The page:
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Methicillin-Resistant Staphylococcus aureus (MRSA)

S. aureus, sometimes called “staph”, is a common bacterium in the environment and on peoples’ skin. When the staph bacteria get into a person’s body, such as through a cut, they can cause infections. Most staph infections are not serious, but sometimes that can become very serious and require hospitalization. MRSA is a kind of staph that is resistant to the antibiotic methicillin, and other antibiotics in the same class as methicillin. This makes it harder to treat infections caused by these bacteria, but there are other antibiotics that are still effective against MRSA.

Generally, people who are healthy are not at high risk for MRSA infections. MRSA is most common in the healthcare environment, so most cases are among people who are already sick in the hospital. People who have weakened immune systems are at higher risk of infection. MRSA can be found in the community like normal staph, but this is less common. MRSA is sometimes seen in groups of people with frequent skin-to-skin contact, such as people on sports teams, or children in schools.

MRSA is transmitted by direct contact, which means you touch someone’s infected skin or a body fluid containing the bacteria, and it is transferred to your skin. MRSA can also be transmitted by items or surfaces that have become contaminated, such as a used bandage.

The best way to protect yourself from MRSA is by washing your hands regularly, or using hand sanitizer. It is also a good idea to shower after participating in sports or exercise. If you have a cut or scrape, clean it out promptly and keep it covered with a clean, dry bandage until it has healed.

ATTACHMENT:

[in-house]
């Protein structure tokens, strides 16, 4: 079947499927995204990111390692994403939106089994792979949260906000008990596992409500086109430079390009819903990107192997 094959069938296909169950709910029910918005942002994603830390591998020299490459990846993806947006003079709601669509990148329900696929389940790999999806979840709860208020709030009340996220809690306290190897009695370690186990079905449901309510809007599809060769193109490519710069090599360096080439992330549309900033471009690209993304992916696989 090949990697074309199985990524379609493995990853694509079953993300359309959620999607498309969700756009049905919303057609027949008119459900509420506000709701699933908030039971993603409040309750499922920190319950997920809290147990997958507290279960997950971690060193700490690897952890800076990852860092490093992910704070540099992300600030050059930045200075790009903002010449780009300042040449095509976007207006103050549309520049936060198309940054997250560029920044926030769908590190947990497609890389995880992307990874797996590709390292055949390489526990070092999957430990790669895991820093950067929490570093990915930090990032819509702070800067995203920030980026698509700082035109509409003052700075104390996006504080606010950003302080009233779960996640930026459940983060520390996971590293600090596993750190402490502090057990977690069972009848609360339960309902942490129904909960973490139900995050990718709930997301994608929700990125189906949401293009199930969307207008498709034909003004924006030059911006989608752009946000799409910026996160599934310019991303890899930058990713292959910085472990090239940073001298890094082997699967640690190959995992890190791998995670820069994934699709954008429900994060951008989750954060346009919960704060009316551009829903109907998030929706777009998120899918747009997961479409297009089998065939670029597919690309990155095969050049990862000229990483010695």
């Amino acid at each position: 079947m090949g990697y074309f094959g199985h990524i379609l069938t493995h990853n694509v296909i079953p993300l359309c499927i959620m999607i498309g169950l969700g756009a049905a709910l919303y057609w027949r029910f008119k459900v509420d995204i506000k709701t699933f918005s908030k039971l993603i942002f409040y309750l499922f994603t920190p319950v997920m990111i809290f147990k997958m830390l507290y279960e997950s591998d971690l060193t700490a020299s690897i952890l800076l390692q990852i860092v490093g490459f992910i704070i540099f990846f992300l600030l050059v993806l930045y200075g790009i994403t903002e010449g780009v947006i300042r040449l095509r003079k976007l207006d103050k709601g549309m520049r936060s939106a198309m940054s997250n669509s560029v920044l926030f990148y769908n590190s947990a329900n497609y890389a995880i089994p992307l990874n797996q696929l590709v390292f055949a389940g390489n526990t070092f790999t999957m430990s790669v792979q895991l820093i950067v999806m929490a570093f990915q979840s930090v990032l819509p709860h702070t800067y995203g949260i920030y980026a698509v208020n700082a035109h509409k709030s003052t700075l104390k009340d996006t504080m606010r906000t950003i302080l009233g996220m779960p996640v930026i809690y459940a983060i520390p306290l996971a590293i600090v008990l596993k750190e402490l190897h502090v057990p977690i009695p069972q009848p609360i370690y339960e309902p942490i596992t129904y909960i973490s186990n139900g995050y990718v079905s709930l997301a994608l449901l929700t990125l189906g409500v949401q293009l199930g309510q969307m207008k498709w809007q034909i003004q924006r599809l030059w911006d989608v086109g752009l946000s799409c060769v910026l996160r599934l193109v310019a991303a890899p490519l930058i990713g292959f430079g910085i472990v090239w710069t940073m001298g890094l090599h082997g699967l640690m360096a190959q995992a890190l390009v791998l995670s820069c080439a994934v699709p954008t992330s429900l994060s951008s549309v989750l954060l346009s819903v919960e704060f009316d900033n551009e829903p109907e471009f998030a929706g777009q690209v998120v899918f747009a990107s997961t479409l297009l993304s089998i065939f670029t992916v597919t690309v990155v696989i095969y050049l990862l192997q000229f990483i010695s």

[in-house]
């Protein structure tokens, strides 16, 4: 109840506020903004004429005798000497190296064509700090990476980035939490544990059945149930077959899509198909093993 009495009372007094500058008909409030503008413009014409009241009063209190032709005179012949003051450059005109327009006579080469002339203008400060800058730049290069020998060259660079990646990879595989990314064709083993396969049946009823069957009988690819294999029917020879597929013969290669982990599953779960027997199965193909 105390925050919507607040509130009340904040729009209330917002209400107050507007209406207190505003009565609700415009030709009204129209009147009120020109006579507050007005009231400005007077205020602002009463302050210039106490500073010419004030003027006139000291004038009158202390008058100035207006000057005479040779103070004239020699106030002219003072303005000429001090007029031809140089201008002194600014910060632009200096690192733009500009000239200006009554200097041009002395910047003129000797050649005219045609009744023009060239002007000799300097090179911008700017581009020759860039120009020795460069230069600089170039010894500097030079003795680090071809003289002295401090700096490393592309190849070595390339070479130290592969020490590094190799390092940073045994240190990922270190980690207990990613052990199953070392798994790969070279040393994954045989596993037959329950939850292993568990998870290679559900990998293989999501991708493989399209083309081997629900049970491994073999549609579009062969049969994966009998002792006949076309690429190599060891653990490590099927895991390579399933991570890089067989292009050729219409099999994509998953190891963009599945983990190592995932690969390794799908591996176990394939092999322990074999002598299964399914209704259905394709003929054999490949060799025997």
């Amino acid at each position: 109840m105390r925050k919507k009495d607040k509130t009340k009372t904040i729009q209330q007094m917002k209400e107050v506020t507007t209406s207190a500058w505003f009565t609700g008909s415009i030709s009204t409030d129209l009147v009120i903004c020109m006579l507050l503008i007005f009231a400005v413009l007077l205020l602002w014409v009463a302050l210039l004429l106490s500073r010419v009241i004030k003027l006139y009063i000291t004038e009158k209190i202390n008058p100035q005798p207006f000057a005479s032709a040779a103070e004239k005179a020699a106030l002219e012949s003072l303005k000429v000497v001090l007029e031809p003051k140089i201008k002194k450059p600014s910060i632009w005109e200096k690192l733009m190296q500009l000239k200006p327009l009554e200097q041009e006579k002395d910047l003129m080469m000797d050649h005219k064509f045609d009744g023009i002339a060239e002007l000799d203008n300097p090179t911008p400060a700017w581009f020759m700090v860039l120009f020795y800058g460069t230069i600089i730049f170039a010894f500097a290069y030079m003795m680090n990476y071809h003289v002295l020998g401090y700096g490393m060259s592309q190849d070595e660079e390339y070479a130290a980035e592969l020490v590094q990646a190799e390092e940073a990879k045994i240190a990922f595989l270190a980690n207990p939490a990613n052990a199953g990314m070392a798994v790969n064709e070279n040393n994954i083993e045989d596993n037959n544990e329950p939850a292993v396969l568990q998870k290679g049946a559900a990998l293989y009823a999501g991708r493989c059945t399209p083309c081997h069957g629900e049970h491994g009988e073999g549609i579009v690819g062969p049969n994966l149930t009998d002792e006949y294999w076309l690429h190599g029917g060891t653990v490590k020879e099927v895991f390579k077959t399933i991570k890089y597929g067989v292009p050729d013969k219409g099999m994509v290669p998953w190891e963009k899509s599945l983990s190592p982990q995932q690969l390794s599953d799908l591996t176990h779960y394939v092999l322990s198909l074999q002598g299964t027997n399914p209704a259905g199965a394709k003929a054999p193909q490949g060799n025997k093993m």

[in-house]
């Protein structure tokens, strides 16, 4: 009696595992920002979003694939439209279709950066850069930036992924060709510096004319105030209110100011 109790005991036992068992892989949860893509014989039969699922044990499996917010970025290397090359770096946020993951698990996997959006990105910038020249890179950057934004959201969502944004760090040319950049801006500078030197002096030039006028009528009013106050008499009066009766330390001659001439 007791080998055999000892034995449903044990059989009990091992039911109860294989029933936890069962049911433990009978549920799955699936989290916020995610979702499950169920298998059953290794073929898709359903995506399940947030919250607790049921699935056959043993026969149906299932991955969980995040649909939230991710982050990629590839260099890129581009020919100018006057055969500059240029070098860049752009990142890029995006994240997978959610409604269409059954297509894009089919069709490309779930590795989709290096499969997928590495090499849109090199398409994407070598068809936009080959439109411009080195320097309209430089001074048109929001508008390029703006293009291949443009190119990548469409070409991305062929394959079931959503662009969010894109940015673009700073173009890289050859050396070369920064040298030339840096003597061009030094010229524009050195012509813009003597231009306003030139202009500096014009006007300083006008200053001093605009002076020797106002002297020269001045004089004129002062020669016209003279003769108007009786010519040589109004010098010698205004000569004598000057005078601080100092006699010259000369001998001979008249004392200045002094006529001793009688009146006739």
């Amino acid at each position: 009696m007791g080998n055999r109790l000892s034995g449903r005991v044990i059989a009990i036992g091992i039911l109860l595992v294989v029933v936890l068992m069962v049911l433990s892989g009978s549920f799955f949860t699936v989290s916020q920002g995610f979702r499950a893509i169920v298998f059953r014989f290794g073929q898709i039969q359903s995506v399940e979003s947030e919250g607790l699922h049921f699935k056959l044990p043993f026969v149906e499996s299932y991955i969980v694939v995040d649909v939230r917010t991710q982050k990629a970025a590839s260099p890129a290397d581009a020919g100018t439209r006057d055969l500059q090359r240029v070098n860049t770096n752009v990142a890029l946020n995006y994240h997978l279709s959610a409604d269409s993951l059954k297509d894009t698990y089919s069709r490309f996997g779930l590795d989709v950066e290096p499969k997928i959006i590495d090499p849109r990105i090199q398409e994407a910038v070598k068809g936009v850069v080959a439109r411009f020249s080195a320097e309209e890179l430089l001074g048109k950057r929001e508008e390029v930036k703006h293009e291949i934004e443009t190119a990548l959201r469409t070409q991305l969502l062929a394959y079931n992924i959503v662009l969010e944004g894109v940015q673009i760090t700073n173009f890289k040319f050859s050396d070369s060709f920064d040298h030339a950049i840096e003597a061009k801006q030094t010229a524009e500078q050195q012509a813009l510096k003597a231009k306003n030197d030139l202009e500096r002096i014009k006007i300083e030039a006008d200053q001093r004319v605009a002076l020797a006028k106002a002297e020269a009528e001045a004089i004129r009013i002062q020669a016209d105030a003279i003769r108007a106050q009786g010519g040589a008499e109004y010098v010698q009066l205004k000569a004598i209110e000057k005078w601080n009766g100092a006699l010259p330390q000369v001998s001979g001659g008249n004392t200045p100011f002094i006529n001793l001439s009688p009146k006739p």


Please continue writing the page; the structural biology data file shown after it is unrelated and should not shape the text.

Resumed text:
MRSA is only reportable if there is a cluster of cases or an outbreak. Single cases of MRSA do not need to be reported. Vancomycin-resistant S. aureus (VRSA) is reportable. Additional testing is available through the Antibiotic Resistance Lab Network for suspected VRSA or other unusual resistance phenotypes: contact the HAI Program at 269-8000 to discuss.

A factsheet about MRSA in Alaska is available: MRSA fact sheet 5.17.pdfMRSA fact sheet 5.17.pdf

Resources for Providers:

The CDC has many resources for both patients and providers at this website.

Resources for the Public:

The CDC has a lot of information on their website.

Athletes, coaches, and teams have specific information here.

Schools and daycares can visit this website or refer to the Infectious Disease Management Guidelines for Alaska Schools

Data and Publications regarding MRSA in Alaska:

Epi Bulletins about MRSA outbreaks

Epi Bulletins about antibiotic resistance

Articles about MRSA in Alaska:

Methicillin-Resistant Staphylococcus aureus Carriage and Risk Factors for Skin Infections, Southwestern Alaska, USA

An outbreak of community-onset methicillin-resistant Staphylococcus aureus skin infections in southwestern Alaska

Molecular epidemiology of methicillin-resistant Staphylococcus aureus, rural southwestern Alaska